The Chinese seasonal calendar divides the year into four seasons: Spring, Summer, Autumn, and Winter. Each season is then further divided into six stages, with a total of 24 phases each year. Each phase lasts approximately 15 days and is determined by the position of the sun. Each time the sun advances 15 degrees around Earth, a new phase begins.
A major teaching of the ancient Chinese medical classics is how humans should live in harmony with themselves, with each other, and with the natural world. One of the most important methods of living a long and healthy life is to understand the basic patterns of the natural world and live in a way that moves with, rather than against, these patterns. If seasonal foods that are similar in nature to the external environment are consumed, we are in harmony with the environment and can adapt better to changes in the season and stay healthy. For example, in the Huang Di Nei Jing (or Neijing for short), it says, “in Spring and Summer nourish Yang, and in Autumn and Winter nourish Yin.”
In this course, author of Practical Atlas of Tung's Acupuncture and Pricking the Vessels: Bloodletting Therapy in Chinese Medicine, Dr. Henry McCann, a Master Tung’s acupuncture practitioner passionate about researching and sharing the Nourishing Life tradition of Chinese medicine, starts with an introduction of yin-yang, the 5 phases, and the seasons. He then describes the 24 seasonal nodes, and why it is important to eat according to the season. Lastly, he reveals what foods to consume and what not to consume during each of the seasonal nodes.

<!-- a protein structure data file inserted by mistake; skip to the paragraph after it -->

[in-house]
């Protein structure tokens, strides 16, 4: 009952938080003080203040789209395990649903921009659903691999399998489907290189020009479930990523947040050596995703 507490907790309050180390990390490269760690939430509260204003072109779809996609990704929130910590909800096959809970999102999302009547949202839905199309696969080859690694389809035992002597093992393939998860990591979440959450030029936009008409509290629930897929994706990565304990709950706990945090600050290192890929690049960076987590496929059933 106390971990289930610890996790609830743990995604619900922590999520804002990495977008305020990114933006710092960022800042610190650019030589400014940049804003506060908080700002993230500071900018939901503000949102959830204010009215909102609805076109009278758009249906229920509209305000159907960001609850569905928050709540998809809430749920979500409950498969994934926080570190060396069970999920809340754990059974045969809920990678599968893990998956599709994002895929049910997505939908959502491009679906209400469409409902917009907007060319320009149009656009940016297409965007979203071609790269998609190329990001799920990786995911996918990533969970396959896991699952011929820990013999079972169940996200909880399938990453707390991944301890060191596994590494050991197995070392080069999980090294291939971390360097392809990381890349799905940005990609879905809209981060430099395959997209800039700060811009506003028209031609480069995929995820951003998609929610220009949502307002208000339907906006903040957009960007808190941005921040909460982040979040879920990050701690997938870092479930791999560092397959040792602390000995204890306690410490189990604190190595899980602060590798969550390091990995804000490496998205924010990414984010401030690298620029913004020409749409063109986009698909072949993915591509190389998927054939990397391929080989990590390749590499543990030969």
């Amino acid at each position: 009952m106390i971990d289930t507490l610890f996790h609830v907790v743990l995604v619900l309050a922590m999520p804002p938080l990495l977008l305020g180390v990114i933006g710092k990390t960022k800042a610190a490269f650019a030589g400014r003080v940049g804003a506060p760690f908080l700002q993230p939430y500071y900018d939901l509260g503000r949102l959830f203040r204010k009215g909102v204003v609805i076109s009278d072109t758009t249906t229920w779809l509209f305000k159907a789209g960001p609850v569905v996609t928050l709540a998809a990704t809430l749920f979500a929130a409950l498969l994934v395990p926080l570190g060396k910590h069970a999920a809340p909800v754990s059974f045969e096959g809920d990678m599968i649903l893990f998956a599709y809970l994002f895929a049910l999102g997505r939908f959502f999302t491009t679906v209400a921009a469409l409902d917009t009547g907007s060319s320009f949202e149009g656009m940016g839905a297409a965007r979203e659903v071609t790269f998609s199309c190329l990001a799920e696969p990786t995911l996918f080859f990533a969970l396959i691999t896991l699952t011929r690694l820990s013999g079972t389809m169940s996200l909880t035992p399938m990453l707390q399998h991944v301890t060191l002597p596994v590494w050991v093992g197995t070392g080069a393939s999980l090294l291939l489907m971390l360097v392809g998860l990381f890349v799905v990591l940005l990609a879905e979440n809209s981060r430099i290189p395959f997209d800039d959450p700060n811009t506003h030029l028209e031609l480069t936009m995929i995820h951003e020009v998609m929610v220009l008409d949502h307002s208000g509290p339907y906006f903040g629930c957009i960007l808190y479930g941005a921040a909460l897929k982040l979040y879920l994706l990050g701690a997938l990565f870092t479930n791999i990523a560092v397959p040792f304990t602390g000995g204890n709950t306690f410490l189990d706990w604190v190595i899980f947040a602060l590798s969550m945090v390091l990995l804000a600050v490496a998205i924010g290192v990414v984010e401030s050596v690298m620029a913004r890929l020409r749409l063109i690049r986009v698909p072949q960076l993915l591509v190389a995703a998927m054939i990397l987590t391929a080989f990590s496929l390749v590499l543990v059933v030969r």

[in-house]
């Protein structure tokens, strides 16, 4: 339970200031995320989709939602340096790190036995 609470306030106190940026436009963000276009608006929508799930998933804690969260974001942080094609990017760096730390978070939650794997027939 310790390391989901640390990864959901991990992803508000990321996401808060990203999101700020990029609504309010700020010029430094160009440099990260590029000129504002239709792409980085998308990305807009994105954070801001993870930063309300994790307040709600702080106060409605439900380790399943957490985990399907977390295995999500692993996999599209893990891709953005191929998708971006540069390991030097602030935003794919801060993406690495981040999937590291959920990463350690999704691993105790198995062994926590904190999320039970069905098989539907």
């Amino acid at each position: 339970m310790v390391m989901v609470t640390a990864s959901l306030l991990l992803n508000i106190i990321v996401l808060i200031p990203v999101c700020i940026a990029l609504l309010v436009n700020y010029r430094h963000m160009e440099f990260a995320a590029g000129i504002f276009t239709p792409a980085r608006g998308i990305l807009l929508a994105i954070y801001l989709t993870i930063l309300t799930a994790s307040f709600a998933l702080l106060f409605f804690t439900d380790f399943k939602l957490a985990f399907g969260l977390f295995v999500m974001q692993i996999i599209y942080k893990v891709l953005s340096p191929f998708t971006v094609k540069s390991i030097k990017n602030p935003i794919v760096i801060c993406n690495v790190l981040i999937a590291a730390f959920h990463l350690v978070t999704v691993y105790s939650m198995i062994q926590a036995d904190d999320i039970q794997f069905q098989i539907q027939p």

Upon completion of this course, practitioners will:
Understand what are the 24 seasonal phases
Learn why it is important to eat according to the season
Learn what food to consume during the appropriate seasonal node
This course is distance learning ONLINE as a live seminar (it will be available later as a recorded distance learning course). Click here for more info and to register. Please note that course times are PACIFIC TIME.